Global air traffic showed an improvement in both passenger and air freight demand in November but the current level of air travel remains much weaker than the long-term average, the International Air Transport Association said Wednesday.
The industry body said that air travel in November was 4.6% higher than the same time last year and up 2.9% on October. Air freight volumes were up 1.6% on the year after declining 2.6% in October, year to year.
Passenger capacity also rose by 3.2% compared with November 2011 while airlines carried just 1% more passengers with the load factor edging up to 77.3% year on year.
“November brought some positive signs for air transport demand,” said Tony Tyler, IATA’s director general and chief executive. But “the industry’s expected margin in 2013 of 1.3% is very weak. Furthermore, current returns on investment are less than half the industry’s cost of capital, which continues to erode shareholder value,” Mr. Tyler added.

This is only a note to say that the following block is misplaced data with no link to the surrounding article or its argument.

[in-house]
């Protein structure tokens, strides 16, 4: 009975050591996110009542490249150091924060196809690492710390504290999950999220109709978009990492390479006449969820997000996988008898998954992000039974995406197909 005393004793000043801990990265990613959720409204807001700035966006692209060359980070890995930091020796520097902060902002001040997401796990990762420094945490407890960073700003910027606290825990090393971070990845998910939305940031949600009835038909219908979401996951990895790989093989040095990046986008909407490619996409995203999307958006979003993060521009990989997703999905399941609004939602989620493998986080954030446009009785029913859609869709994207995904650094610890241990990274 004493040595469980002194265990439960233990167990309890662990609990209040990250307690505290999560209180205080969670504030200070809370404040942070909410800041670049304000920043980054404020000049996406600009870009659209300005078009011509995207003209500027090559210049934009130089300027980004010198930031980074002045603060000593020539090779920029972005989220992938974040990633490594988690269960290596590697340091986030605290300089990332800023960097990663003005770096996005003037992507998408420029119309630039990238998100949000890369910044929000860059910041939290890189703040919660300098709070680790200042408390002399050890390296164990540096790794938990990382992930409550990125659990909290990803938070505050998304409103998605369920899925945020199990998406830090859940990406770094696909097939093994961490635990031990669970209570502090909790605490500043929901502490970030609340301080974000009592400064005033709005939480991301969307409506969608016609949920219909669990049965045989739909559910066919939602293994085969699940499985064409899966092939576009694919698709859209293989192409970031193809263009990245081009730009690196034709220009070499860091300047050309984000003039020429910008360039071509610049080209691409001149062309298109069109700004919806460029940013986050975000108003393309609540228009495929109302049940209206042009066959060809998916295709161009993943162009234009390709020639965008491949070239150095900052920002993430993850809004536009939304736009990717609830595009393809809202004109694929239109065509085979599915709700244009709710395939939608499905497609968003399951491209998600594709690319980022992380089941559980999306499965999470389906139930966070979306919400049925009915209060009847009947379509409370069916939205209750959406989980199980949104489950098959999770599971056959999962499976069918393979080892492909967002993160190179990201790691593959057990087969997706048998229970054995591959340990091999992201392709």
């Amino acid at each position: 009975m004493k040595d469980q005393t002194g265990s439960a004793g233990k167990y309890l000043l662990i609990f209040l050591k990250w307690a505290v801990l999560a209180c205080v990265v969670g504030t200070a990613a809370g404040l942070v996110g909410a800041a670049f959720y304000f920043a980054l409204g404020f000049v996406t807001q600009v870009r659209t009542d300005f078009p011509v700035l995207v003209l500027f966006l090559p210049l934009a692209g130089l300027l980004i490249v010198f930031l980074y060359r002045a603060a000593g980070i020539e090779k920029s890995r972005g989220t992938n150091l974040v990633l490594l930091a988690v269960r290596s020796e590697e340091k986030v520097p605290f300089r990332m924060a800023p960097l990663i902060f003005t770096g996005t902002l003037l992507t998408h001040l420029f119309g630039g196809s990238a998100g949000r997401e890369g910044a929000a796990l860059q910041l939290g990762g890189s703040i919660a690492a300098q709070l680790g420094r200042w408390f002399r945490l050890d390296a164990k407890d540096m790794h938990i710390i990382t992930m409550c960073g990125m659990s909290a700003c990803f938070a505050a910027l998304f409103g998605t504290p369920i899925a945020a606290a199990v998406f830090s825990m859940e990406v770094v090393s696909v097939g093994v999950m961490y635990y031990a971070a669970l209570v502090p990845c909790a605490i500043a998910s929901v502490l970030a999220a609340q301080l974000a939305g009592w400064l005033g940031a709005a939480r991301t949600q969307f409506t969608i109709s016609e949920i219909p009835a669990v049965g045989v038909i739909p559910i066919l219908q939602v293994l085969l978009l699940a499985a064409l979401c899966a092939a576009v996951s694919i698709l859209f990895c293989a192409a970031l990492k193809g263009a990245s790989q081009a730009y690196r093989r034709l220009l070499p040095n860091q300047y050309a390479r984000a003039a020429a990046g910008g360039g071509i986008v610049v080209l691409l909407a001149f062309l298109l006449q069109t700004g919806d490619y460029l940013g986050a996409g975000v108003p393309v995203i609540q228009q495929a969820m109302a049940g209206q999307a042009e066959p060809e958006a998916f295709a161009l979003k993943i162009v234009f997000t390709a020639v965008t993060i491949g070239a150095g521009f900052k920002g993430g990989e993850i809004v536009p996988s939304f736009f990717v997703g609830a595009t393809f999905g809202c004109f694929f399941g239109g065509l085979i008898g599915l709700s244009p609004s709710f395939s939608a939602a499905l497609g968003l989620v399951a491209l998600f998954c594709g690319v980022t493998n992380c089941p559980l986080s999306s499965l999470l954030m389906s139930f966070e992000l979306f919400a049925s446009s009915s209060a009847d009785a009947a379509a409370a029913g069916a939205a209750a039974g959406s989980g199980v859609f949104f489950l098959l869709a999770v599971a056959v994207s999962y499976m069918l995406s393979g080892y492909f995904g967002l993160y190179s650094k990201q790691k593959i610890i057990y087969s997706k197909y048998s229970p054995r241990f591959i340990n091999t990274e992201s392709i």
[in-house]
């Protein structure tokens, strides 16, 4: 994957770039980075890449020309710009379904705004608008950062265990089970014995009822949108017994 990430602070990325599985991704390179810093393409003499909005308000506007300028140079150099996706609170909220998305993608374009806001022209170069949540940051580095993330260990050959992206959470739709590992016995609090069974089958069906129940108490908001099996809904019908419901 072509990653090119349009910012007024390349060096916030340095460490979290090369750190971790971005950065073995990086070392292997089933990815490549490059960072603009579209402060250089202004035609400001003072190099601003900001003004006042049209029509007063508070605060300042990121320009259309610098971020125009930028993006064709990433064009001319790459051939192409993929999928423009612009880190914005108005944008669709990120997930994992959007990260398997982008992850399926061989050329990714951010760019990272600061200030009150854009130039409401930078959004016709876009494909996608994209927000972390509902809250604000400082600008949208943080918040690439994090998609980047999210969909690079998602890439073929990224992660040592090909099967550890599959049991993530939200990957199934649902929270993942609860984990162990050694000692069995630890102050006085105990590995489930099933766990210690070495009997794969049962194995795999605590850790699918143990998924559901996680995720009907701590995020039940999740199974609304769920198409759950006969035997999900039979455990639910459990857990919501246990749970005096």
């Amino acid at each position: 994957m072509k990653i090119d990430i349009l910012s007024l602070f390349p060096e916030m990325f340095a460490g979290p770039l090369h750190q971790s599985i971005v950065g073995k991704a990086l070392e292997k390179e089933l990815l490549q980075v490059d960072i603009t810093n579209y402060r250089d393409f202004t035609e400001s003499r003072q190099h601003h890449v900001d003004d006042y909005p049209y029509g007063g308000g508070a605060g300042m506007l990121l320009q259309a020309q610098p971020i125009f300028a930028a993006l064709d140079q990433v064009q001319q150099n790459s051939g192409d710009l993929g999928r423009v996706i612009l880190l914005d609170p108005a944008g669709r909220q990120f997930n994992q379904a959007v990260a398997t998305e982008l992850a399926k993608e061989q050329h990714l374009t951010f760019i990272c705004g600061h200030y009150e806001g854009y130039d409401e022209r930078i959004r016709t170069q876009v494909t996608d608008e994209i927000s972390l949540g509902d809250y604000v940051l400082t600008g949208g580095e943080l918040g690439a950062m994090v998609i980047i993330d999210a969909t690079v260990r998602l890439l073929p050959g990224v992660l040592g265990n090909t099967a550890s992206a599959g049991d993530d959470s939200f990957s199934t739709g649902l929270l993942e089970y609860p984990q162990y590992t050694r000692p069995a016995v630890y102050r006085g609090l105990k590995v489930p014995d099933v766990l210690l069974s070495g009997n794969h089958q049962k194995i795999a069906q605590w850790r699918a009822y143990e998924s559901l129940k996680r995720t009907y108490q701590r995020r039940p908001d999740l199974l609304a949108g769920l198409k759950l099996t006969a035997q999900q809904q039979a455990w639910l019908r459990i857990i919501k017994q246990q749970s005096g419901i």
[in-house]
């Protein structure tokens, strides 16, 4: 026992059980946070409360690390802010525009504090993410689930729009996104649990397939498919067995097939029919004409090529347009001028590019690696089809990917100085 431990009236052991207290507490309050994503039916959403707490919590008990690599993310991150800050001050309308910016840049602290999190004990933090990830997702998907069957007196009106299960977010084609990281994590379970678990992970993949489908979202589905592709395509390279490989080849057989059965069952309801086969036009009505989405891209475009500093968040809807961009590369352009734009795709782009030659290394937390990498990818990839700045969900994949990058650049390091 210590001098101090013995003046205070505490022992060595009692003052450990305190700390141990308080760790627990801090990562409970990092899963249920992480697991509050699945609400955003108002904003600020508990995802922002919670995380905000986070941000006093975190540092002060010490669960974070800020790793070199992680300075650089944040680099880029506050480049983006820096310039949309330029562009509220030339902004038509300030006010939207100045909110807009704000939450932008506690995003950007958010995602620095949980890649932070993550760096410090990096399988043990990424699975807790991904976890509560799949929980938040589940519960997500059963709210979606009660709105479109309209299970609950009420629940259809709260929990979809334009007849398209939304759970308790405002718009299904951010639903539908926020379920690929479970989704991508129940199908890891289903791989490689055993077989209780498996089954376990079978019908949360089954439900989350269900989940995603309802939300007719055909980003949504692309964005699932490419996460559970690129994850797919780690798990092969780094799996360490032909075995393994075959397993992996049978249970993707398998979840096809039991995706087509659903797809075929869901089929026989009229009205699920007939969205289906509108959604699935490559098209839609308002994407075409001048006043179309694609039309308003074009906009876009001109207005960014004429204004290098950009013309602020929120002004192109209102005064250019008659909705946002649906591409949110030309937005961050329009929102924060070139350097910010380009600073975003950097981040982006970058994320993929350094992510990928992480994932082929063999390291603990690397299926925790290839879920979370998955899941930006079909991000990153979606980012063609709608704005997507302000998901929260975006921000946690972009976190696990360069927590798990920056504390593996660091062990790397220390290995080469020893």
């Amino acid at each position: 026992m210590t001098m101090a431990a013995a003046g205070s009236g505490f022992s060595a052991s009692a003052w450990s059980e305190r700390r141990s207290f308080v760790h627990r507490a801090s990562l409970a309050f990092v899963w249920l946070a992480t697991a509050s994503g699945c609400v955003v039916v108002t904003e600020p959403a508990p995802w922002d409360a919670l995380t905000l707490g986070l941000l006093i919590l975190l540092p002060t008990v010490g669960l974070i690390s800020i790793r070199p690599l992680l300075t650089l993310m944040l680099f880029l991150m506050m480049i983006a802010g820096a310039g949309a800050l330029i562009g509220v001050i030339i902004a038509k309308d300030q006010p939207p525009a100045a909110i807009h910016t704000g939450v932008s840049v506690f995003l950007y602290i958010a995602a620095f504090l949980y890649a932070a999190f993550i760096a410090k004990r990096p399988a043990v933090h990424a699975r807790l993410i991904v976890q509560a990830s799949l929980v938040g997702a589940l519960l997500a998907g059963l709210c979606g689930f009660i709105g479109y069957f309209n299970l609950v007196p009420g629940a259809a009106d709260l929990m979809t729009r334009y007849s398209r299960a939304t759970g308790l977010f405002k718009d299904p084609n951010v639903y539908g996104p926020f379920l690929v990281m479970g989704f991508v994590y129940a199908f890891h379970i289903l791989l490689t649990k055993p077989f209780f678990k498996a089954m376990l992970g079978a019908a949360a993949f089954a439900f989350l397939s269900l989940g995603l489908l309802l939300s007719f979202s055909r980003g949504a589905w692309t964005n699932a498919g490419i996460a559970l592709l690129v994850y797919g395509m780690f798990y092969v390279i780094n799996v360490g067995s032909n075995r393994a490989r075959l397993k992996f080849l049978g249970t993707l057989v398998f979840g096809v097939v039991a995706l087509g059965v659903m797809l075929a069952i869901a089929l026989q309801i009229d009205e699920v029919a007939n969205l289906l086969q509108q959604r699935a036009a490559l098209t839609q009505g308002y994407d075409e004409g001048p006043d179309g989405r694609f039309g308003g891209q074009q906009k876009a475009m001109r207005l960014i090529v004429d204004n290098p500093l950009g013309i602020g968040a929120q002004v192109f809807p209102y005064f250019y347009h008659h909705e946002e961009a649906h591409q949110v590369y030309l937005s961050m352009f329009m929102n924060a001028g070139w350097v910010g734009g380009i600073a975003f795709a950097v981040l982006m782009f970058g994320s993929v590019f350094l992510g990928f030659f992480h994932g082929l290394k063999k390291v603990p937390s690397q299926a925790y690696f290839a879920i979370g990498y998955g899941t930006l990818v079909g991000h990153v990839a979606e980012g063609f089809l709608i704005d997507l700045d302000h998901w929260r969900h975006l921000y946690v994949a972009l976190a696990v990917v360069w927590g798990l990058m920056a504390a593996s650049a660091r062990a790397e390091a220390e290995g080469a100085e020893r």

Latin American carriers drove a 5.6% increase in overall international passenger travel with a demand growth of 11% closely followed by demand up 10.5% among Middle East carriers, said IATA.
The strong rebound by air freight markets was driven by Asia-Pacific airlines which were responsible for almost half the rise in total volumes compared with October. On the other hand, European airlines’ year-on-year freight traffic was flat, and capacity grew just 0.3%.
“It is premature to consider this a turning point for air cargo markets but when coupled with positive economic developments in the U.S. and an improvement in business confidence in recent months, the conditions are aligning to see a return to growth in 2013,” said Mr. Tyler.
Source: Dow Jones